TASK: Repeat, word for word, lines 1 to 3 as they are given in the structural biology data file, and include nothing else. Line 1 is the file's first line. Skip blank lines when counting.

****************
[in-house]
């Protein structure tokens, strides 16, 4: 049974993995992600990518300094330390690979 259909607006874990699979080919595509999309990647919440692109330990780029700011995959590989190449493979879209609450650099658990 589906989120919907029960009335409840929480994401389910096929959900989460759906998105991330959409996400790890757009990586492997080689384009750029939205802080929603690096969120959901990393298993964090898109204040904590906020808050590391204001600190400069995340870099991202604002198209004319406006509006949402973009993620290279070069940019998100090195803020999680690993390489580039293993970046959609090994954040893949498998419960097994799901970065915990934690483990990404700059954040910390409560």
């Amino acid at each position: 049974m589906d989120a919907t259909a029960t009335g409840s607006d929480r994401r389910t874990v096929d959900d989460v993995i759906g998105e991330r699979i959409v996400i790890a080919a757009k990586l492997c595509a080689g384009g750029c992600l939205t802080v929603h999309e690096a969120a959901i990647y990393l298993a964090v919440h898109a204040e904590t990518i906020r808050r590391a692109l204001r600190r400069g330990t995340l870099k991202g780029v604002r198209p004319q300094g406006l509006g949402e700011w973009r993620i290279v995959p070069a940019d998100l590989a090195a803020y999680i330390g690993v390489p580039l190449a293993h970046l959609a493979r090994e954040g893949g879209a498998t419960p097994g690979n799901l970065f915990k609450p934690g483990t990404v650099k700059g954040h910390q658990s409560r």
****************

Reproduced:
[in-house]
């Protein structure tokens, strides 16, 4: 049974993995992600990518300094330390690979 259909607006874990699979080919595509999309990647919440692109330990780029700011995959590989190449493979879209609450650099658990 589906989120919907029960009335409840929480994401389910096929959900989460759906998105991330959409996400790890757009990586492997080689384009750029939205802080929603690096969120959901990393298993964090898109204040904590906020808050590391204001600190400069995340870099991202604002198209004319406006509006949402973009993620290279070069940019998100090195803020999680690993390489580039293993970046959609090994954040893949498998419960097994799901970065915990934690483990990404700059954040910390409560």
């Amino acid at each position: 049974m589906d989120a919907t259909a029960t009335g409840s607006d929480r994401r389910t874990v096929d959900d989460v993995i759906g998105e991330r699979i959409v996400i790890a080919a757009k990586l492997c595509a080689g384009g750029c992600l939205t802080v929603h999309e690096a969120a959901i990647y990393l298993a964090v919440h898109a204040e904590t990518i906020r808050r590391a692109l204001r600190r400069g330990t995340l870099k991202g780029v604002r198209p004319q300094g406006l509006g949402e700011w973009r993620i290279v995959p070069a940019d998100l590989a090195a803020y999680i330390g690993v390489p580039l190449a293993h970046l959609a493979r090994e954040g893949g879209a498998t419960p097994g690979n799901l970065f915990k609450p934690g483990t990404v650099k700059g954040h910390q658990s409560r």